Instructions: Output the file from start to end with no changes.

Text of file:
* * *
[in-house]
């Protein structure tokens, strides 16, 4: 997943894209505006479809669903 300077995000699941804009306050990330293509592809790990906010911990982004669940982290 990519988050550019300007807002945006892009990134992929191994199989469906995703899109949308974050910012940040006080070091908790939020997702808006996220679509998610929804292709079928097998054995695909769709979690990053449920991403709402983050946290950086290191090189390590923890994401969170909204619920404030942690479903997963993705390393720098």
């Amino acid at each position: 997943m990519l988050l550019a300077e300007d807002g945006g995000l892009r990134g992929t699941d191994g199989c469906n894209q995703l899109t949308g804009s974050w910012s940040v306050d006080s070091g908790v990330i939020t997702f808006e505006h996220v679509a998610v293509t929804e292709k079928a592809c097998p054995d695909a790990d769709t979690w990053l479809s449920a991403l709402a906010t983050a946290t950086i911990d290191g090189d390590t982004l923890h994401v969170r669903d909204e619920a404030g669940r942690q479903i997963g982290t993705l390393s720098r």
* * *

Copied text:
[in-house]
């Protein structure tokens, strides 16, 4: 997943894209505006479809669903 300077995000699941804009306050990330293509592809790990906010911990982004669940982290 990519988050550019300007807002945006892009990134992929191994199989469906995703899109949308974050910012940040006080070091908790939020997702808006996220679509998610929804292709079928097998054995695909769709979690990053449920991403709402983050946290950086290191090189390590923890994401969170909204619920404030942690479903997963993705390393720098």
């Amino acid at each position: 997943m990519l988050l550019a300077e300007d807002g945006g995000l892009r990134g992929t699941d191994g199989c469906n894209q995703l899109t949308g804009s974050w910012s940040v306050d006080s070091g908790v990330i939020t997702f808006e505006h996220v679509a998610v293509t929804e292709k079928a592809c097998p054995d695909a790990d769709t979690w990053l479809s449920a991403l709402a906010t983050a946290t950086i911990d290191g090189d390590t982004l923890h994401v969170r669903d909204e619920a404030g669940r942690q479903i997963g982290t993705l390393s720098r």